The devasting impact of coronavirus is being felt across cancer research. As Professor Bhavik Patel explains on Cancer Research UK’s science blog 7th July, closing laboratories since the end of March was as he put it “a real kick in the stomach” as he goes on to say “we were in a period with our research where it was the most exciting it’s ever been” [7].

Although it may take some time to get laboratory research back up and running again, the NHS is taking the next steps to alleviate the impact of Covid-19 on cancer care and things are moving forward [8]. On the 30th June the government announced that some Nightingale hospitals will be converted into cancer testing centres to help get services back on track, and alongside remote consultations between oncologists and their patients, face-to-face clinical encounters are gradually restarting [9].

Yet, with approximately 6,000 fewer patients receiving chemotherapy since lockdown began and 12, 750 patients in the UK waiting for cancer surgery the implications of Covid-19 on patient’s lived experience is only just starting to emerge [10].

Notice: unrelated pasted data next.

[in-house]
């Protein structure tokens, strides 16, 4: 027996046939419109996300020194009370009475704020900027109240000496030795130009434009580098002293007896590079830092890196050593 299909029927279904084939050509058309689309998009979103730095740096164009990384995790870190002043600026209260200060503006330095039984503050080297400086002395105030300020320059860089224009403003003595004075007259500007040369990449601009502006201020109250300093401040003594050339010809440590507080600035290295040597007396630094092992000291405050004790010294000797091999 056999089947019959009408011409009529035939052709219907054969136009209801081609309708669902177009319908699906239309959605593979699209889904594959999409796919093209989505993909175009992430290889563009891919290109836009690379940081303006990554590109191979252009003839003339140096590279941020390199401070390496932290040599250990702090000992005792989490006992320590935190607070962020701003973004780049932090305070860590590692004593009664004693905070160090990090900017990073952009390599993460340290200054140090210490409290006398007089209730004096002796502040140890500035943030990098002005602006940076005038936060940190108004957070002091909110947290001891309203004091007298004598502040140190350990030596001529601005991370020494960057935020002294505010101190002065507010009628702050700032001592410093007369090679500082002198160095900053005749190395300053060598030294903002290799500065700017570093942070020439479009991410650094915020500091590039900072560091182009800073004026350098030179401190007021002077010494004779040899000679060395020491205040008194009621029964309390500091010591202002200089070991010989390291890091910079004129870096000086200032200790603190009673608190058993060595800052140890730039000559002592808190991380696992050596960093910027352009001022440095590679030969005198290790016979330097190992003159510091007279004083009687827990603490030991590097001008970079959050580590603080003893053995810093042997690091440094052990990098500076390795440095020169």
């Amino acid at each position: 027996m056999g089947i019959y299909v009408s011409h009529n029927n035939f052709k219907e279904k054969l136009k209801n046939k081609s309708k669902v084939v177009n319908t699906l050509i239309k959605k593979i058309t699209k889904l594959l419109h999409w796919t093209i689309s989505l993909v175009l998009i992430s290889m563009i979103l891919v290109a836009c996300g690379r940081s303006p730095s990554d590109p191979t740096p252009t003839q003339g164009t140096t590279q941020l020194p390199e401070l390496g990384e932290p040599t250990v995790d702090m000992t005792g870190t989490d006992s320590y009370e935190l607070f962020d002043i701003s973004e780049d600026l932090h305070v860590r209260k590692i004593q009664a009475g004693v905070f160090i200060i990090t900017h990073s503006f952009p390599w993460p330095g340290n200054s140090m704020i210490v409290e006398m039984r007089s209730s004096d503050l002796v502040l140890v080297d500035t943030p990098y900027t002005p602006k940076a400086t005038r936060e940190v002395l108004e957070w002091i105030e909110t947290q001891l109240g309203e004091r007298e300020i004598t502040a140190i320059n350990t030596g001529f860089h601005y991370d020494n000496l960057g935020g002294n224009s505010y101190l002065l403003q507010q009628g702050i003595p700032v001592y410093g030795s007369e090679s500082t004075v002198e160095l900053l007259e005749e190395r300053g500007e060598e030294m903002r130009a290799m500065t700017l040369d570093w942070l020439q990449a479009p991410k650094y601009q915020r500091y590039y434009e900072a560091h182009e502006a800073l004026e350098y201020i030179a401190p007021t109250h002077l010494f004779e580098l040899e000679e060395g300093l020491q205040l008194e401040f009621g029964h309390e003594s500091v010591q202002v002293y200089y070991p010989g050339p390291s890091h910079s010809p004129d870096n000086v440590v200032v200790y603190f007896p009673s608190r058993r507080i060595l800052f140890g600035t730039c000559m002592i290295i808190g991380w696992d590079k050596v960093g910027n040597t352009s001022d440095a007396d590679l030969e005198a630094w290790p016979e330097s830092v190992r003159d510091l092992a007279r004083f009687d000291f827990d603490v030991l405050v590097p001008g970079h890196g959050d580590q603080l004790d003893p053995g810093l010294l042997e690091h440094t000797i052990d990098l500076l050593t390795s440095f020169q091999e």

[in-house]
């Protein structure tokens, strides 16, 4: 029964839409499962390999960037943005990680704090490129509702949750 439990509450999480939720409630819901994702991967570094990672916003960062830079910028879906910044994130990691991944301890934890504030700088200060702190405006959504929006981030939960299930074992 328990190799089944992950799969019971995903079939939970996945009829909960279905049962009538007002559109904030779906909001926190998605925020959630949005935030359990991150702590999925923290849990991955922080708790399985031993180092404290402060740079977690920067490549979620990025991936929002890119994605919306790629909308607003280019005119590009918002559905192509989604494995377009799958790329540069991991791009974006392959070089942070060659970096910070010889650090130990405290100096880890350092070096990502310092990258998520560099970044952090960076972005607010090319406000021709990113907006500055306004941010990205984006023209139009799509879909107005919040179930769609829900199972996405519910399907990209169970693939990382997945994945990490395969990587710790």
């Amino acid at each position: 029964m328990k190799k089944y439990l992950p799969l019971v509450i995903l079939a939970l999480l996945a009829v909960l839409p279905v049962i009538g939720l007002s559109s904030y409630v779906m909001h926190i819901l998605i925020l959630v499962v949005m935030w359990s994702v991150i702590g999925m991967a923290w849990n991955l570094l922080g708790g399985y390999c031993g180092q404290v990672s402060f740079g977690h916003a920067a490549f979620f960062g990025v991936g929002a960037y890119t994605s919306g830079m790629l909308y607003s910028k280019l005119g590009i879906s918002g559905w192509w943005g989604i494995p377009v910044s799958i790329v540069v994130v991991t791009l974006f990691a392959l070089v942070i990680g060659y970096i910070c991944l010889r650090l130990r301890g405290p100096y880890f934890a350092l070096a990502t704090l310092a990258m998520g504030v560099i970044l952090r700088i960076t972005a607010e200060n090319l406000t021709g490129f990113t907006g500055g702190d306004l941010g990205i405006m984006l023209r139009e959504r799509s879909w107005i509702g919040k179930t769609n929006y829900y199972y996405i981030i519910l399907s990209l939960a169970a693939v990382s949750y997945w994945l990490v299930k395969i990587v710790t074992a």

Today, July 23rd, nearly three weeks after a further easing of the lockdown and a year on from my initial preparations to begin clinically grounded ethnographic work in the NHS cancer setting, I contemplate what the pandemic (and the figures and stories above) means for the Anthropologies of Cancer.

As many cancer scholars point out cancer is not solely a physical disease, but a social and economic condition grounded in diverse material realities spread within and across high-low and middle-income countries [11;12;13]. With this focus on (blurred) boundaries, borders and margins anthropological research has an important role to play in understanding the affect of Covid-19 on cancers complex entanglements. In what way then, does the emergence of this new disease evoke a closer look at tackling existing socio-economic disparities which often shape if, how and/or when patients from different communities engage with primary and /or tertiary cancer care? As governments respond to Covid-19, and seek to prepare for future pandemics, how might differences between healthcare systems widen cancer disparities, in relation to treatment access and survivorship? As we learn more about the virus what will be the affect on notions of susceptibility, risk and suffering in the context of treating and caring for cancer patients? And how will patients, cancer charities, and the vital work they do across the globe manage and adapt to the challenges presented by the pandemic?